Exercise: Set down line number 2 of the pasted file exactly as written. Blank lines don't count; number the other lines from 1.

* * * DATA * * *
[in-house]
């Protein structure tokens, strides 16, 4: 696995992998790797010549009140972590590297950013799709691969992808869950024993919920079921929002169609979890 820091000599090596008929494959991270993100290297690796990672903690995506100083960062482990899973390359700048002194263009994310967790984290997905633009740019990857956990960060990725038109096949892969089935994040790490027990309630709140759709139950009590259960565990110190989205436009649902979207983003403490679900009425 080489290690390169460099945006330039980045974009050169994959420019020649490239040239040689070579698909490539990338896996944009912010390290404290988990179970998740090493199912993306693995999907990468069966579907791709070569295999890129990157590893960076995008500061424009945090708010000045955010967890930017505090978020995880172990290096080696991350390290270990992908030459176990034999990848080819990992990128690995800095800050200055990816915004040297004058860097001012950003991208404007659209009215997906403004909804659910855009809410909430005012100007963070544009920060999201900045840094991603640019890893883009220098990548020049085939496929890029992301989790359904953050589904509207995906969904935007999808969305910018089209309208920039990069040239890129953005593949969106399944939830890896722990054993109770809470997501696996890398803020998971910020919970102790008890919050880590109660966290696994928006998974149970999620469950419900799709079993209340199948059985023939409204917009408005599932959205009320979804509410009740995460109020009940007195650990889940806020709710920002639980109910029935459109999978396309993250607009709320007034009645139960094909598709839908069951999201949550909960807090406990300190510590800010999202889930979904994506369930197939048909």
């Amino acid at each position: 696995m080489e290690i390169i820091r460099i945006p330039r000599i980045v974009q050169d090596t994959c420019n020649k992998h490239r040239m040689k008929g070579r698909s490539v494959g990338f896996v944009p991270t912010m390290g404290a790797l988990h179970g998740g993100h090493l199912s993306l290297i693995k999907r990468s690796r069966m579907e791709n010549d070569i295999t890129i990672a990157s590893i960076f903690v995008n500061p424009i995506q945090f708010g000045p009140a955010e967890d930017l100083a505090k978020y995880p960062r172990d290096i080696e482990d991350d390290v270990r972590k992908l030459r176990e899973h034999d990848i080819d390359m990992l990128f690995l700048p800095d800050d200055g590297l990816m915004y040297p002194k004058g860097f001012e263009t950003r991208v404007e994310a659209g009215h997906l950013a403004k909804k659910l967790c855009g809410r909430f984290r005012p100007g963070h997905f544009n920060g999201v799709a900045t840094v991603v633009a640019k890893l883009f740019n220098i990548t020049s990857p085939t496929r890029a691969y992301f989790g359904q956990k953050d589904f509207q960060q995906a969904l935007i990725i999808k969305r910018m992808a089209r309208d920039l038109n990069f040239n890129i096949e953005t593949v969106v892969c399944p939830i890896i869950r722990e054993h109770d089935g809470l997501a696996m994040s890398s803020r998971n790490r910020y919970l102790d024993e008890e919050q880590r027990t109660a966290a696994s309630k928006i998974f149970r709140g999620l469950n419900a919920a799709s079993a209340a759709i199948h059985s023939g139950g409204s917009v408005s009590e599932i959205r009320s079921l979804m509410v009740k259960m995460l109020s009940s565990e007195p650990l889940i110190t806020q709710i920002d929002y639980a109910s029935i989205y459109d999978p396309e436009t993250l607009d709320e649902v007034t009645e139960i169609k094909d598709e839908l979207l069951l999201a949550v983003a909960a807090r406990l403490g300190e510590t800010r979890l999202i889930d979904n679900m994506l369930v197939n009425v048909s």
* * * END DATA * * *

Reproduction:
């Protein structure tokens, strides 16, 4: 696995992998790797010549009140972590590297950013799709691969992808869950024993919920079921929002169609979890 820091000599090596008929494959991270993100290297690796990672903690995506100083960062482990899973390359700048002194263009994310967790984290997905633009740019990857956990960060990725038109096949892969089935994040790490027990309630709140759709139950009590259960565990110190989205436009649902979207983003403490679900009425 080489290690390169460099945006330039980045974009050169994959420019020649490239040239040689070579698909490539990338896996944009912010390290404290988990179970998740090493199912993306693995999907990468069966579907791709070569295999890129990157590893960076995008500061424009945090708010000045955010967890930017505090978020995880172990290096080696991350390290270990992908030459176990034999990848080819990992990128690995800095800050200055990816915004040297004058860097001012950003991208404007659209009215997906403004909804659910855009809410909430005012100007963070544009920060999201900045840094991603640019890893883009220098990548020049085939496929890029992301989790359904953050589904509207995906969904935007999808969305910018089209309208920039990069040239890129953005593949969106399944939830890896722990054993109770809470997501696996890398803020998971910020919970102790008890919050880590109660966290696994928006998974149970999620469950419900799709079993209340199948059985023939409204917009408005599932959205009320979804509410009740995460109020009940007195650990889940806020709710920002639980109910029935459109999978396309993250607009709320007034009645139960094909598709839908069951999201949550909960807090406990300190510590800010999202889930979904994506369930197939048909």